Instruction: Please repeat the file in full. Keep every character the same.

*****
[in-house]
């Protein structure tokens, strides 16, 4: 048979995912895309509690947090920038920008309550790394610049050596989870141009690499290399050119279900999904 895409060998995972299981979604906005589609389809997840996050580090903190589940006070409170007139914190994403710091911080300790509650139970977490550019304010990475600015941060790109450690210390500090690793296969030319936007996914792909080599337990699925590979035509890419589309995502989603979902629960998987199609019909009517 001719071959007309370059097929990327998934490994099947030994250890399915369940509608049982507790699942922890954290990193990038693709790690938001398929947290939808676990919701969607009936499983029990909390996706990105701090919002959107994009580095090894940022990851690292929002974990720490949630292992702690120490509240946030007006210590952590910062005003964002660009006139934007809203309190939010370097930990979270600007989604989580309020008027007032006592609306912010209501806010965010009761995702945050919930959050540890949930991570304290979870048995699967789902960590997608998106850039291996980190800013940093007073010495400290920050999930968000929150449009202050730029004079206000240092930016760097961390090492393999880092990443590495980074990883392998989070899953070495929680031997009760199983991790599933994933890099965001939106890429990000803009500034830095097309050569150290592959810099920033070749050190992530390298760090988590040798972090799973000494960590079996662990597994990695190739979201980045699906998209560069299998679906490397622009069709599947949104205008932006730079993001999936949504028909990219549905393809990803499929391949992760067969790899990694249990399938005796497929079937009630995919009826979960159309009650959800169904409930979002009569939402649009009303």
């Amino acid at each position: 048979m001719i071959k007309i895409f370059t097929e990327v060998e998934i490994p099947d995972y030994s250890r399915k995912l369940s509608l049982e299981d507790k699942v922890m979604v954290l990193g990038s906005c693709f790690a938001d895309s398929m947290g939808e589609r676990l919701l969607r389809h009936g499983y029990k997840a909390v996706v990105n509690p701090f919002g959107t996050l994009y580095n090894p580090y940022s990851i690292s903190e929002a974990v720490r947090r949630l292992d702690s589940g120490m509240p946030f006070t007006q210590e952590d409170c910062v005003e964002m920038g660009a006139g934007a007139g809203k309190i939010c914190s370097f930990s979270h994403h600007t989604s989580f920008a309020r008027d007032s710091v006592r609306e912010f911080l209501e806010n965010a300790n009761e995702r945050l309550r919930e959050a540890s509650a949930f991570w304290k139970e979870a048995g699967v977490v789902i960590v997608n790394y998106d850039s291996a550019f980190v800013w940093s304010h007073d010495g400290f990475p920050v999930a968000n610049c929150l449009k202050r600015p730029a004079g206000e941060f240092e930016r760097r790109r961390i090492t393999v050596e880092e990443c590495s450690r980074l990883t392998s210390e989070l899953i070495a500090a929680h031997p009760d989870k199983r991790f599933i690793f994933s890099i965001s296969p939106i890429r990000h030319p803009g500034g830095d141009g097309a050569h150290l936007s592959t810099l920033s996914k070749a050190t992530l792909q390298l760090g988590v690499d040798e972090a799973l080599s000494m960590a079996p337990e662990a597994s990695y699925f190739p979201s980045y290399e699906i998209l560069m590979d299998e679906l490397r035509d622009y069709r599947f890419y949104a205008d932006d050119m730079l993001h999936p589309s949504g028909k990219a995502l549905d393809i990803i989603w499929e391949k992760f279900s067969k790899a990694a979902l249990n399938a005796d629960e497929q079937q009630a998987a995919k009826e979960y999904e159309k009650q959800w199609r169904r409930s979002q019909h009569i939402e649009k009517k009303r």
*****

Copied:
[in-house]
């Protein structure tokens, strides 16, 4: 048979995912895309509690947090920038920008309550790394610049050596989870141009690499290399050119279900999904 895409060998995972299981979604906005589609389809997840996050580090903190589940006070409170007139914190994403710091911080300790509650139970977490550019304010990475600015941060790109450690210390500090690793296969030319936007996914792909080599337990699925590979035509890419589309995502989603979902629960998987199609019909009517 001719071959007309370059097929990327998934490994099947030994250890399915369940509608049982507790699942922890954290990193990038693709790690938001398929947290939808676990919701969607009936499983029990909390996706990105701090919002959107994009580095090894940022990851690292929002974990720490949630292992702690120490509240946030007006210590952590910062005003964002660009006139934007809203309190939010370097930990979270600007989604989580309020008027007032006592609306912010209501806010965010009761995702945050919930959050540890949930991570304290979870048995699967789902960590997608998106850039291996980190800013940093007073010495400290920050999930968000929150449009202050730029004079206000240092930016760097961390090492393999880092990443590495980074990883392998989070899953070495929680031997009760199983991790599933994933890099965001939106890429990000803009500034830095097309050569150290592959810099920033070749050190992530390298760090988590040798972090799973000494960590079996662990597994990695190739979201980045699906998209560069299998679906490397622009069709599947949104205008932006730079993001999936949504028909990219549905393809990803499929391949992760067969790899990694249990399938005796497929079937009630995919009826979960159309009650959800169904409930979002009569939402649009009303």
């Amino acid at each position: 048979m001719i071959k007309i895409f370059t097929e990327v060998e998934i490994p099947d995972y030994s250890r399915k995912l369940s509608l049982e299981d507790k699942v922890m979604v954290l990193g990038s906005c693709f790690a938001d895309s398929m947290g939808e589609r676990l919701l969607r389809h009936g499983y029990k997840a909390v996706v990105n509690p701090f919002g959107t996050l994009y580095n090894p580090y940022s990851i690292s903190e929002a974990v720490r947090r949630l292992d702690s589940g120490m509240p946030f006070t007006q210590e952590d409170c910062v005003e964002m920038g660009a006139g934007a007139g809203k309190i939010c914190s370097f930990s979270h994403h600007t989604s989580f920008a309020r008027d007032s710091v006592r609306e912010f911080l209501e806010n965010a300790n009761e995702r945050l309550r919930e959050a540890s509650a949930f991570w304290k139970e979870a048995g699967v977490v789902i960590v997608n790394y998106d850039s291996a550019f980190v800013w940093s304010h007073d010495g400290f990475p920050v999930a968000n610049c929150l449009k202050r600015p730029a004079g206000e941060f240092e930016r760097r790109r961390i090492t393999v050596e880092e990443c590495s450690r980074l990883t392998s210390e989070l899953i070495a500090a929680h031997p009760d989870k199983r991790f599933i690793f994933s890099i965001s296969p939106i890429r990000h030319p803009g500034g830095d141009g097309a050569h150290l936007s592959t810099l920033s996914k070749a050190t992530l792909q390298l760090g988590v690499d040798e972090a799973l080599s000494m960590a079996p337990e662990a597994s990695y699925f190739p979201s980045y290399e699906i998209l560069m590979d299998e679906l490397r035509d622009y069709r599947f890419y949104a205008d932006d050119m730079l993001h999936p589309s949504g028909k990219a995502l549905d393809i990803i989603w499929e391949k992760f279900s067969k790899a990694a979902l249990n399938a005796d629960e497929q079937q009630a998987a995919k009826e979960y999904e159309k009650q959800w199609r169904r409930s979002q019909h009569i939402e649009k009517k009303r």